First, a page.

As an economist trained at the University of Chicago and the Massachusetts Institute of Technology, I focus my attention on how local, national, and international economies interact and operate, paying particular attention to how midsize and large multinational organizations locate their activities and entities—factories, distribution centers, retail outlets, and financial and marketing operations. Among the management thinkers who most influenced my thinking about the activities of multinationals are Peter Drucker, Michael Porter, Gary Hamel, Jim Collins, and Vijay Govindarajan.
For many years I have also been researching how cities choose which industries and companies to attract. I formed a research project with professors Irving Rein and Donald Haider of Northwestern University to study this question. We published our findings in 1993 in Marketing Places: Attracting Investment, Industry, and Tourism to Cities, States, and Nations. Our book describes the theory and techniques of how cities position, differentiate, and market themselves to an array of interest groups, including companies, employees, citizens, and government organizations. Later we invited different co-authors to join us in researching and publishing how foreign cities operate abroad. I want to acknowledge the distinct contributions of Christer Asplund (Europe, 1999), Michael Hamlin (Asia, 2001), and David Gertner (Latin America, 2006).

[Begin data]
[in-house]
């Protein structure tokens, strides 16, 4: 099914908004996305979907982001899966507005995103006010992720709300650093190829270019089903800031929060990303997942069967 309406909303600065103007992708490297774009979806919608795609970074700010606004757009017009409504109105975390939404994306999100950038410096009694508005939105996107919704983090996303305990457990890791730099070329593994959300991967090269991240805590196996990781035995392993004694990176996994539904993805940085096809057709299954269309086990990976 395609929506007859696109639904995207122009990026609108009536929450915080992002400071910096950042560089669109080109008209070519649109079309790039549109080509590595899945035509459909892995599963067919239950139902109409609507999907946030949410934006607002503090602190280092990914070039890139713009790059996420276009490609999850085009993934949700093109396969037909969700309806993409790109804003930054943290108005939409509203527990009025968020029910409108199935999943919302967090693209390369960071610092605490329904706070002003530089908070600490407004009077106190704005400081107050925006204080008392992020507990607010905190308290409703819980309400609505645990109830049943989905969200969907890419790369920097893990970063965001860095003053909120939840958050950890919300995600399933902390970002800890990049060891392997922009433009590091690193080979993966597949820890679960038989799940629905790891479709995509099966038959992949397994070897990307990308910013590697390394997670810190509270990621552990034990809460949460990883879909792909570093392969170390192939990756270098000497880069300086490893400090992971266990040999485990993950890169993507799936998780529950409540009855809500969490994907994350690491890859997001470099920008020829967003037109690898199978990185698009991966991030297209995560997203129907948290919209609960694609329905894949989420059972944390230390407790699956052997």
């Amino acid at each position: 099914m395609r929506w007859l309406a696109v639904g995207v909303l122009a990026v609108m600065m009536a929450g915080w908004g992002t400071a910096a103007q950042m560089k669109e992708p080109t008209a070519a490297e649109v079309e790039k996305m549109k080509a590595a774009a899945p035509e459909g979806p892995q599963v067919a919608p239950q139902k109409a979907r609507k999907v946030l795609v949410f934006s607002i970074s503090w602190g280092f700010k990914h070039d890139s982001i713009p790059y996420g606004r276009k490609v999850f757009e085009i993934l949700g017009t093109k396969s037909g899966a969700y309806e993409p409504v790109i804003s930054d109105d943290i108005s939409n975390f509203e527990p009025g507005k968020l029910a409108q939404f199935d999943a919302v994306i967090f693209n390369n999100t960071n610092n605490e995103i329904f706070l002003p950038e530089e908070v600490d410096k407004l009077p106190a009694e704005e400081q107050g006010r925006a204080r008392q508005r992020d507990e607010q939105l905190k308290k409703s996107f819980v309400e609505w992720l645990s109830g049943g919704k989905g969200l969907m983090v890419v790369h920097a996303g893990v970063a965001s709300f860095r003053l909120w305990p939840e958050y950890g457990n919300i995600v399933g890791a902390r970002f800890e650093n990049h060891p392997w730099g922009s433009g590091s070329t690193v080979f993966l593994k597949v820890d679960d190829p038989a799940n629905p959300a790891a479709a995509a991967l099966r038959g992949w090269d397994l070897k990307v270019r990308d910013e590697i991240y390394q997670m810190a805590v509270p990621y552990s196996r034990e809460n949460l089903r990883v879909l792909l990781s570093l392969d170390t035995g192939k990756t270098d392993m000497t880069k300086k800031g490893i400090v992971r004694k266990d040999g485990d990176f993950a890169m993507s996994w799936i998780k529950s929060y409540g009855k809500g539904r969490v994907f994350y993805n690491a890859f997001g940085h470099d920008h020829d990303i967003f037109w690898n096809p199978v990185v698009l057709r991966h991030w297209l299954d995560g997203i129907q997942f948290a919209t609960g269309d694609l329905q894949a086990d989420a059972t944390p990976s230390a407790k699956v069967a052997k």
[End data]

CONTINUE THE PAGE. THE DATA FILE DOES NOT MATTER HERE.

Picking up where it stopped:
As Asia's role grew more prominent in the ...